Invited to speak on a panel about youth violence with Ishmael Beah, a former child soldier from Sierra Leone, Morris said he was shocked to learn how much rehabilitation help, counseling and support Beah said he had received after immigrating to the United States.
"We don't get the title of child soldiers, but I've been on the streets fighting since I was nine years old, dealing with death and murder and crime and drugs," Morris, now 30, said. "We have a war going on right here where we live at ... but there's not enough resources available to us."
Morris and other city residents hope the Newark Peace Education Summit, scheduled for Friday through Sunday, will shine a light on Newark's problems and bring added resources to the city for those in the anti-violence struggle.
The summit will feature three days of panel discussions by some of the most famous names in the peace-building community, including the Dalai Lama, two other recipients of the Nobel Peace Prize and Deepak Chopra.
"One of the dynamics of the event is to place the global peace laureates with the neighborhood peace laureates - unrecognized as yet - because it's important for people to know: They are doing the same work," said Ganden Thurman, the executive director of New York-based Tibet House U.S., which is organizing the conference with billboard company owner Drew Katz, a philanthropist who has made significant contributions to Newark's anti-crime efforts.
Katz was impressed with a similar conference that Tibet House held in San Francisco in 1997, and wanted to give Newark Mayor Cory Booker's anti-violence initiatives a boost.
"Many people might think Newark is tough terrain to be talking about peace," Booker said at a news conference announcing the summit alongside Katz in February. "But they are wrong."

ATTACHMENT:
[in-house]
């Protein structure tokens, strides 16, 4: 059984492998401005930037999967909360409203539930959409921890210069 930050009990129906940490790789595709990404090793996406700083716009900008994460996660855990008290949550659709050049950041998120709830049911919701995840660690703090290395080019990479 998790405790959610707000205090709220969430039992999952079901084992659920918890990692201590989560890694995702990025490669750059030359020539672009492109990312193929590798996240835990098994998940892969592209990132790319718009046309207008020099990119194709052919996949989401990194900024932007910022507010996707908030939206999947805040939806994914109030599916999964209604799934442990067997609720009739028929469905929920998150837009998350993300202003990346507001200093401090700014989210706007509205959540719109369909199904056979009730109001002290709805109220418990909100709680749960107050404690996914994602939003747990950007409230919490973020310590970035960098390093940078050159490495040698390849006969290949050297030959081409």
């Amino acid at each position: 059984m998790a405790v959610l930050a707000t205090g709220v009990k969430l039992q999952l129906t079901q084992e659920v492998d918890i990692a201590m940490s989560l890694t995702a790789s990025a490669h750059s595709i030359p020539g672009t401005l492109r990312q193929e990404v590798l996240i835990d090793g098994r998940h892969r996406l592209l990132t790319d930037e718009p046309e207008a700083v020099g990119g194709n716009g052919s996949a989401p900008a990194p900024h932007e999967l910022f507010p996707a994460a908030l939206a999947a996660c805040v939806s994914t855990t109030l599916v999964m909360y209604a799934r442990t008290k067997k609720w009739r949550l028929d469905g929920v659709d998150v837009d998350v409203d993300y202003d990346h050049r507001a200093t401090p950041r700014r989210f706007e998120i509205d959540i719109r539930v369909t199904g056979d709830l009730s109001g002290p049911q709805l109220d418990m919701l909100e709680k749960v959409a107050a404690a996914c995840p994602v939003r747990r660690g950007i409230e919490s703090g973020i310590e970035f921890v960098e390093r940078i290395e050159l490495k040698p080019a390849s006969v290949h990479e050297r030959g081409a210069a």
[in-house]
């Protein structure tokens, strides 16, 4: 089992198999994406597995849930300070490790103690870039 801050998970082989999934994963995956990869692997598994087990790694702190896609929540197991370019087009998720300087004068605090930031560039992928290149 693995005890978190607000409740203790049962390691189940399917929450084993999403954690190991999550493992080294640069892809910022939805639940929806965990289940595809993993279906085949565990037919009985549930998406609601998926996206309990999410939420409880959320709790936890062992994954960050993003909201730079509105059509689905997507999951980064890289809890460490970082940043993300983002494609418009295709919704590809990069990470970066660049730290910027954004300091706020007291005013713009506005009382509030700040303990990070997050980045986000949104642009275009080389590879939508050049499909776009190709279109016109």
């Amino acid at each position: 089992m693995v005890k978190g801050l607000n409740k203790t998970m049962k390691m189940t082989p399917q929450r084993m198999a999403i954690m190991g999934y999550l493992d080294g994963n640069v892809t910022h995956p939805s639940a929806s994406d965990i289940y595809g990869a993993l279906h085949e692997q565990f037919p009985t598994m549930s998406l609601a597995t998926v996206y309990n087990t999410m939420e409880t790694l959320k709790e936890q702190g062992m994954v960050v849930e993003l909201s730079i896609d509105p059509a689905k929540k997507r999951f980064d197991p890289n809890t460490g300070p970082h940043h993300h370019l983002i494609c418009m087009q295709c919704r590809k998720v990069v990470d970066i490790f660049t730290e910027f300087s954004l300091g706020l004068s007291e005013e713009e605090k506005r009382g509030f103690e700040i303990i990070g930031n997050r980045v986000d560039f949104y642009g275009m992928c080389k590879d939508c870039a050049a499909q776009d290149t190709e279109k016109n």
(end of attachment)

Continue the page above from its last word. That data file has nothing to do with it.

The city of 280,000 has been grappling with budget cuts, police layoffs and a rising crime rate - including 28 murders through the end of April, a 65 percent increase over the same period a year ago.
Thurman said the Dalai Lama - who has visited Newark before, most recently in 1990 to consecrate a Tibetan Buddhist altar that is the centerpiece of the Newark Museum's Tibetan art collection - wanted to do another peacemaking event in an urban area.
"He loved the first event, because had a chance to see a different side of America than is usual for one of his tours, where he meets a lot of students and Buddhists and wealthy, powerful individuals, but doesn't necessarily get a chance to get a sense of the full diverse flavor of American cities," Thurman said.
Organizers and city officials have been working to involve Newarkers in the summit in myriad ways.
Students are involved in painting a peace mural in the city, and schools are incorporating peace-themed lessons into their classes, including asking them to perform "random acts of kindness" and document the experience of doing a good deed. A "garbage-to-garden" initiative will transform the yard in front of a homeless shelter near the New Jersey Performing Arts Center where the conference is being held, and the Newark campus of Rutgers University has started a program called "The International Institute for Peace" to carry on the work started with the peace summit.
Though tickets range from $150 to $300 for the three-day conference, organizers at the nonprofit Tibet House say they are working hard to offer discounted student tickets and scholarships underwritten by donors.
Several Newark-based community leaders have also been invited to speak, and organizers hope they'll take lessons from the conference back to their neighborhoods. Earl Best, a longtime Newark community organizer known as "The Street Doctor," said young people in Newark struggling with unemployment, violence and limited possibilities could benefit from the conference.
"I'm hoping that you can get a lot of these kids, and a lot of people in Newark that don't have no hope, they should be there, you know, like free of charge," Best said. "Hopefully, when they go in, that spirit of something can get them, so they can take it back to the streets."